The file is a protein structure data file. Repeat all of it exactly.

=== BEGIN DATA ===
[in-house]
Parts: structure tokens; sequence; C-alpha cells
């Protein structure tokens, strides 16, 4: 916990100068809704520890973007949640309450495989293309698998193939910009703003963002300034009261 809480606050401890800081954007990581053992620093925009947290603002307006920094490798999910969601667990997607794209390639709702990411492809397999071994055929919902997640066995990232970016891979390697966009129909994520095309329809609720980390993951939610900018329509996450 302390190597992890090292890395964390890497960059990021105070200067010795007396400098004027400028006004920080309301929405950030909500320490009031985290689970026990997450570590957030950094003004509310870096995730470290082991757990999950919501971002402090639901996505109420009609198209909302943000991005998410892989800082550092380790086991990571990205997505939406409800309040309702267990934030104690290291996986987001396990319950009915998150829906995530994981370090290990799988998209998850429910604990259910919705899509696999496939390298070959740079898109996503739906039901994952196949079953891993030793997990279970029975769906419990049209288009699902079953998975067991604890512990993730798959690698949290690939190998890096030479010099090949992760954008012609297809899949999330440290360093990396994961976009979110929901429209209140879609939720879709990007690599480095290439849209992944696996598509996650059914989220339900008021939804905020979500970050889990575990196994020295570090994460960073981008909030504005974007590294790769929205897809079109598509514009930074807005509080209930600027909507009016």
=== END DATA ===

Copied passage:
[in-house]
Parts: structure tokens; sequence; C-alpha cells
């Protein structure tokens, strides 16, 4: 916990100068809704520890973007949640309450495989293309698998193939910009703003963002300034009261 809480606050401890800081954007990581053992620093925009947290603002307006920094490798999910969601667990997607794209390639709702990411492809397999071994055929919902997640066995990232970016891979390697966009129909994520095309329809609720980390993951939610900018329509996450 302390190597992890090292890395964390890497960059990021105070200067010795007396400098004027400028006004920080309301929405950030909500320490009031985290689970026990997450570590957030950094003004509310870096995730470290082991757990999950919501971002402090639901996505109420009609198209909302943000991005998410892989800082550092380790086991990571990205997505939406409800309040309702267990934030104690290291996986987001396990319950009915998150829906995530994981370090290990799988998209998850429910604990259910919705899509696999496939390298070959740079898109996503739906039901994952196949079953891993030793997990279970029975769906419990049209288009699902079953998975067991604890512990993730798959690698949290690939190998890096030479010099090949992760954008012609297809899949999330440290360093990396994961976009979110929901429209209140879609939720879709990007690599480095290439849209992944696996598509996650059914989220339900008021939804905020979500970050889990575990196994020295570090994460960073981008909030504005974007590294790769929205897809079109598509514009930074807005509080209930600027909507009016």